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How Are Google and Facebook Planning to Fight Fake News?

Sophia Nicholson - Author
By

Nov. 30 2018, Updated 7:33 a.m. ET

Social media giants facing issues

Internet giants such as Facebook (FB), Twitter (TWTR), and Alphabet’s (GOOGL) Google have been facing pressure from lawmakers in the US and Europe since last January. The companies were blamed for the spread of fake news and incorrect political information on their platforms. The companies were also deemed to be responsible for allowing Russian-backed accounts to influence the 2016 presidential elections.

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Google, Facebook, and Twitter preparing to combat election interference

Google has reportedly planned to introduce a verification system to check election interference in the European Union ahead of the elections in May 2019. Google has plans to make sure that European Union (EZU) election advertisers disclose their identity and say who is paying for the election ads.

Facebook also tried to make its UK political advertising transparent in October, allowing political advertisers to disclose their location. The company also created a voluntary system that shows who paid for particular advertisements. The company had planned to make the project compulsory by November 7 but had to delay it for one month due to doubts about the effectiveness of the project.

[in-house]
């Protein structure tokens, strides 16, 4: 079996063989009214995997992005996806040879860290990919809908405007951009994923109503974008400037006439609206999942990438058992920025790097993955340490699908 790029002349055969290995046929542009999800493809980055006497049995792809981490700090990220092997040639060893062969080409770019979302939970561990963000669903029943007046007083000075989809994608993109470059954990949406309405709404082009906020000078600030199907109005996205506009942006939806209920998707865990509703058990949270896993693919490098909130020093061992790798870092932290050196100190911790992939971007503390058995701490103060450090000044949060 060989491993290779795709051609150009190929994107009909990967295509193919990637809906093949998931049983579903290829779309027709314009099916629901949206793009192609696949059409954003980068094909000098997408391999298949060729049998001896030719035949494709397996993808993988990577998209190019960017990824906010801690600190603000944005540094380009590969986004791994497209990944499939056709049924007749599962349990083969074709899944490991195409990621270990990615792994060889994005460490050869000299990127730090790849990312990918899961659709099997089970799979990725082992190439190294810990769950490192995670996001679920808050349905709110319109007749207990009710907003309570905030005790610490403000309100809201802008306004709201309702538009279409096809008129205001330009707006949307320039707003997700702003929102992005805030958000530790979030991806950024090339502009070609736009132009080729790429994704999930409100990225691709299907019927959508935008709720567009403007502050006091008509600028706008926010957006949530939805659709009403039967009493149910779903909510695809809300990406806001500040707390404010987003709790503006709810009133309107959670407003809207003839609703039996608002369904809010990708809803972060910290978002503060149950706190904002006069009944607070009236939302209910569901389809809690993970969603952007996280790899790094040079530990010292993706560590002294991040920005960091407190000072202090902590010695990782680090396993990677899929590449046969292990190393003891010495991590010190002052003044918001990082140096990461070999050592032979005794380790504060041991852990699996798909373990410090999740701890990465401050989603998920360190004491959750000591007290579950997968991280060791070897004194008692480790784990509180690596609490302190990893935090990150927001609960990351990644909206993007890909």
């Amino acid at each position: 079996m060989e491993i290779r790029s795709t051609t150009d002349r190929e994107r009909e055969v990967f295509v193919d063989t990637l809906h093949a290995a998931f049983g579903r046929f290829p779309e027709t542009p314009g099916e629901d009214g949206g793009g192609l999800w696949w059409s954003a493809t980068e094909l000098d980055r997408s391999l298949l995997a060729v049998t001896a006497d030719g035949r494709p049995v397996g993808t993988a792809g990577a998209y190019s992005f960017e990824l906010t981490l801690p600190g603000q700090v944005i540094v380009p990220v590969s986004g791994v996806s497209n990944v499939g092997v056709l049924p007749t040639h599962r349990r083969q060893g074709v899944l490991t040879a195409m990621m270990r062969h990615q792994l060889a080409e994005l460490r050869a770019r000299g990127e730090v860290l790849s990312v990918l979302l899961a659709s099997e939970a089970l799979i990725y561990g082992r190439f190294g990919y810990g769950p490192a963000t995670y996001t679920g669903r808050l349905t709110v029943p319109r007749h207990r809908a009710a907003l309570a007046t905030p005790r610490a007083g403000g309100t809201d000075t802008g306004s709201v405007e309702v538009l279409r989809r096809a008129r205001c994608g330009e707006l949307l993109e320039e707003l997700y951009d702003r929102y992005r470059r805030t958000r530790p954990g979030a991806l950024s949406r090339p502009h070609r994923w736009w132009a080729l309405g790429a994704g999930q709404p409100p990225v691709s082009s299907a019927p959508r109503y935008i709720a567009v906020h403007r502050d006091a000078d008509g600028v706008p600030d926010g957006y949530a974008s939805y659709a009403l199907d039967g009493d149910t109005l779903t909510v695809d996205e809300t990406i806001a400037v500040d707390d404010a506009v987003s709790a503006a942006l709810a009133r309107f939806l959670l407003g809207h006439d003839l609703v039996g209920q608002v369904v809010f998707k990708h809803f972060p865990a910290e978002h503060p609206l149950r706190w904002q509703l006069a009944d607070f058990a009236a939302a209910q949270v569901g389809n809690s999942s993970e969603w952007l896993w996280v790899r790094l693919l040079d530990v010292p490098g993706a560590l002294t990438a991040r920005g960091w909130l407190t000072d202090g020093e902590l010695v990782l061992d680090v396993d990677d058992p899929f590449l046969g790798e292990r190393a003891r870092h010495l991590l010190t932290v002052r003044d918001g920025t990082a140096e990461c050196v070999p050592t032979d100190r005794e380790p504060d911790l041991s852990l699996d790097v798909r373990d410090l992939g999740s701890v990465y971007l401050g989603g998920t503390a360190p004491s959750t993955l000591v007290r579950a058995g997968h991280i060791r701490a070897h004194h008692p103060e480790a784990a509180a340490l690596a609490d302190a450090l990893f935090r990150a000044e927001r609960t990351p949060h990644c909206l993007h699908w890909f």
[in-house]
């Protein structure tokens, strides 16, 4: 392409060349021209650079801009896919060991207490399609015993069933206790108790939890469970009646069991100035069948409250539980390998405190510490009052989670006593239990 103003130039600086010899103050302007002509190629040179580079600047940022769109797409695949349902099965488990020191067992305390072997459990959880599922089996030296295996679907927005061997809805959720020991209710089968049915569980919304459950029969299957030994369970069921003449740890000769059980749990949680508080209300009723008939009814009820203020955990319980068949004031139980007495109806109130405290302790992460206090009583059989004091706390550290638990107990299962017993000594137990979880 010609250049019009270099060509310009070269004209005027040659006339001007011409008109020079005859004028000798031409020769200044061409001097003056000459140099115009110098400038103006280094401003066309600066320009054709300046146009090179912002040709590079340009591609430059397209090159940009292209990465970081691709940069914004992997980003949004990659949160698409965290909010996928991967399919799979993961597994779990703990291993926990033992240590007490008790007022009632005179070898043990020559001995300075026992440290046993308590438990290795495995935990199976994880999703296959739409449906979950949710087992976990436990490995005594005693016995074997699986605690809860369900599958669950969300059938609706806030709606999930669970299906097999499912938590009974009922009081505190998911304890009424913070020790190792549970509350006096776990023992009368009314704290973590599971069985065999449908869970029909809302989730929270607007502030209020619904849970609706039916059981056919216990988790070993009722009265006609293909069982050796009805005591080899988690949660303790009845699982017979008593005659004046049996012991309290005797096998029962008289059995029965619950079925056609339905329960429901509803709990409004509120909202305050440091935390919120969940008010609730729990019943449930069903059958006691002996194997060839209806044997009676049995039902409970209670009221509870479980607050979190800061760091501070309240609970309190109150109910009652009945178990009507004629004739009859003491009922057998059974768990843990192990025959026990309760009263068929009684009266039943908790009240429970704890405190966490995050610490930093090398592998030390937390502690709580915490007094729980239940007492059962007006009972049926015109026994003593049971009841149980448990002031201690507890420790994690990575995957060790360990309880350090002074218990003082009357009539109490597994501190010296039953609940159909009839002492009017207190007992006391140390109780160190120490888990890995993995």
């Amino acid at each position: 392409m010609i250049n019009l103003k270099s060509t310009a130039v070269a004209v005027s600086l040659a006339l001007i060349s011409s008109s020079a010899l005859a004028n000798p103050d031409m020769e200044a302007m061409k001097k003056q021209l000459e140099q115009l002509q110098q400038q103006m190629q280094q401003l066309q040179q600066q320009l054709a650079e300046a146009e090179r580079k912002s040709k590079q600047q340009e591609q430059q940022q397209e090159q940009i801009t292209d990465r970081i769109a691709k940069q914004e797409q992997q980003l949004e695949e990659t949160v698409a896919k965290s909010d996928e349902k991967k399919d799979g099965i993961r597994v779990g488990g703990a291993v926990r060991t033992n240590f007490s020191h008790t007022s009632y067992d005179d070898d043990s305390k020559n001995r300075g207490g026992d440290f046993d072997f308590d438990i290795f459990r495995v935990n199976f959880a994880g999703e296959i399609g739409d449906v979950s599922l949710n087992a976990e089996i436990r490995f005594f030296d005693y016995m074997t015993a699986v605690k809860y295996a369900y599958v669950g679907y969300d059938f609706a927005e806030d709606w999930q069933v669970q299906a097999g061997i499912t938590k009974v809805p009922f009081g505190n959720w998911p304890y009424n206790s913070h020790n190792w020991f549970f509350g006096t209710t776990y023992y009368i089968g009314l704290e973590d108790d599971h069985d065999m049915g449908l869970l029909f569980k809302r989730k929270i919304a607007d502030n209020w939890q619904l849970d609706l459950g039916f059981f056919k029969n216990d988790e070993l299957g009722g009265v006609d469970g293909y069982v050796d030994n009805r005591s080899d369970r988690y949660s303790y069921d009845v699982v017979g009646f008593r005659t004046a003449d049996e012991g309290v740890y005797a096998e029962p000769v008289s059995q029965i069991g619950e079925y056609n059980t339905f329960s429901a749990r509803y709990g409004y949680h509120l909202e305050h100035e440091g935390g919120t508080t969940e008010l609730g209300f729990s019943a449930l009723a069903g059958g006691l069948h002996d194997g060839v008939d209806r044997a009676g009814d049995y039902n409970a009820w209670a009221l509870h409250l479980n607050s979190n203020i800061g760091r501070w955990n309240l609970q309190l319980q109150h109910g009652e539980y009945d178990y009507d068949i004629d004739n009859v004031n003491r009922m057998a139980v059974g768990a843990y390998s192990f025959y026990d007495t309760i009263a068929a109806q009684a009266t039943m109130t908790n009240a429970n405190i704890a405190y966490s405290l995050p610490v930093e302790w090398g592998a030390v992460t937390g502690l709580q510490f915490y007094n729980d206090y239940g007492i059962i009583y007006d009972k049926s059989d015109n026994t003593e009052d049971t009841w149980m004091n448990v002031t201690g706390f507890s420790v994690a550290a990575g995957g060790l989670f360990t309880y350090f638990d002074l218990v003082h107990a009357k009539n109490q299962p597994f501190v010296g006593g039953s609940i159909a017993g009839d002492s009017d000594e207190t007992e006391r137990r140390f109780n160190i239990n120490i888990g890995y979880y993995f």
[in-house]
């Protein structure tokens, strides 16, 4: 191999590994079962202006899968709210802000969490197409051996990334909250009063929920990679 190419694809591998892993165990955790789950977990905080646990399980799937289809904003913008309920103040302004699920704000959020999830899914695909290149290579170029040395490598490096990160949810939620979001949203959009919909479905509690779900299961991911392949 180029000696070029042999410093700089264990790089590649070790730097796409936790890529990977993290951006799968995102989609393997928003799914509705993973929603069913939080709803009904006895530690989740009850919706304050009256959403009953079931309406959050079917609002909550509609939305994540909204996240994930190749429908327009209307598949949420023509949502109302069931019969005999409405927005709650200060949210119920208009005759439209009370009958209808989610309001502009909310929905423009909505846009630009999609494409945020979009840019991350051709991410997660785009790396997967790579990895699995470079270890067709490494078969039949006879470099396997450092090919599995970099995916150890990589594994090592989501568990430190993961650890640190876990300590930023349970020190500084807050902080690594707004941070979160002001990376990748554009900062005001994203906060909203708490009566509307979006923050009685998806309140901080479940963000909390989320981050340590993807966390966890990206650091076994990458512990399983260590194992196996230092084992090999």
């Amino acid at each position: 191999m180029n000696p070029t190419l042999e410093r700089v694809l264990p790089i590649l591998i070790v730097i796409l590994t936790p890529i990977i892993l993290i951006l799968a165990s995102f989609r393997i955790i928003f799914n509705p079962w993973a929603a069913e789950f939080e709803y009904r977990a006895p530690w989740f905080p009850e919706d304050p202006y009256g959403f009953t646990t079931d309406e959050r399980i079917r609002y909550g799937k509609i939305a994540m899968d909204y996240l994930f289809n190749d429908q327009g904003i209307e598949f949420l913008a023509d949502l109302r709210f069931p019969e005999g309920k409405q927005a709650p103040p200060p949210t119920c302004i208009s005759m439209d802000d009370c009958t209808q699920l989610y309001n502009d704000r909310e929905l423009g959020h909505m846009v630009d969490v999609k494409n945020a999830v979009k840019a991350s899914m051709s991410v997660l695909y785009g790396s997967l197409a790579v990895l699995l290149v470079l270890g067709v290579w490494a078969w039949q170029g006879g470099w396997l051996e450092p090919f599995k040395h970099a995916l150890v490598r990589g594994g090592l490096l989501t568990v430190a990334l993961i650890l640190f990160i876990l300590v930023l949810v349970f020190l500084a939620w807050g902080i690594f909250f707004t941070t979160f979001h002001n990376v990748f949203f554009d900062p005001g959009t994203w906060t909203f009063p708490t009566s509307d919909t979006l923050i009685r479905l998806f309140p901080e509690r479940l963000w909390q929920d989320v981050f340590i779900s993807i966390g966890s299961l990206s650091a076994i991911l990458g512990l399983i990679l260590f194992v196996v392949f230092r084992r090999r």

Twitter is also making efforts to let US political advertisers disclose who paid for ads. Twitter also requires that disclosures should be linked to an employer record, thus preventing fake identities.

Pressure on the data-extracting companies

After Facebook’s Cambridge Analytica data leak scandal in March, US and UK lawmakers began to put pressure on data-extracting companies such as Twitter, Facebook, and Google to become more transparent in their business operations and data-sharing policies. The European Union has also implemented its new General Data Protection Regulation (or GDPR) on data protection and privacy to give users more control over their online data.

The GDPR law dented monthly active users (or MAU) in the third quarter of 2018. Facebook reached nearly 2.27 billion MAUs, missing the analysts’ expectations of 2.29 billion MAUs. While Facebook’s MAUs declined in Europe to 375 million in Q3 2018 from the second quarter due to the enactment of the GDPR law, it grew sequentially in North America, Asia-Pacific, and the rest of the world and reached 242 million, 917 million, and 736 million monthly users, respectively.

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